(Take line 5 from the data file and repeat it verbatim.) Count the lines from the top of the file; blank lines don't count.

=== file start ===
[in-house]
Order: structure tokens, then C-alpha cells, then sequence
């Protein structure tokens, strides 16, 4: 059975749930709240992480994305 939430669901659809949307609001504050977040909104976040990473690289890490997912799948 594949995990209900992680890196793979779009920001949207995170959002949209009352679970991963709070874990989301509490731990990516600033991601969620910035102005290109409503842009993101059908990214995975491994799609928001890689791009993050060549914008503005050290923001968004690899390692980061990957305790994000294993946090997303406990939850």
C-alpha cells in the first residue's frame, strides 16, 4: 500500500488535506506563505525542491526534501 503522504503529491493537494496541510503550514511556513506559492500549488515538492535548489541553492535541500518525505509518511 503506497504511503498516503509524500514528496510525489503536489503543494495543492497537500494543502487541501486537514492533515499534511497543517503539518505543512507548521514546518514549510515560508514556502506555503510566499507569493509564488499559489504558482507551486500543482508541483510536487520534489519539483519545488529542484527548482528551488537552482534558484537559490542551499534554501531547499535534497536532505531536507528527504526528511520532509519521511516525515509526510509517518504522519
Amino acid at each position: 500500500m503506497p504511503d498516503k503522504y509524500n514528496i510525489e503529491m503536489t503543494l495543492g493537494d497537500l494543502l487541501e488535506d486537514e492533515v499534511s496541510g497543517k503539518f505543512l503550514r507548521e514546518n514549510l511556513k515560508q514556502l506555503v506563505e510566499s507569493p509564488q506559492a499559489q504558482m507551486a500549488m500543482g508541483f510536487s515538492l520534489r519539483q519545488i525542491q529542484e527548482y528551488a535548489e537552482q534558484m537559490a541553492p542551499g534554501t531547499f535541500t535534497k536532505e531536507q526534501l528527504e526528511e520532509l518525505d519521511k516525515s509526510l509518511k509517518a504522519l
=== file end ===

Amino acid at each position: 500500500m503506497p504511503d498516503k503522504y509524500n514528496i510525489e503529491m503536489t503543494l495543492g493537494d497537500l494543502l487541501e488535506d486537514e492533515v499534511s496541510g497543517k503539518f505543512l503550514r507548521e514546518n514549510l511556513k515560508q514556502l506555503v506563505e510566499s507569493p509564488q506559492a499559489q504558482m507551486a500549488m500543482g508541483f510536487s515538492l520534489r519539483q519545488i525542491q529542484e527548482y528551488a535548489e537552482q534558484m537559490a541553492p542551499g534554501t531547499f535541500t535534497k536532505e531536507q526534501l528527504e526528511e520532509l518525505d519521511k516525515s509526510l509518511k509517518a504522519l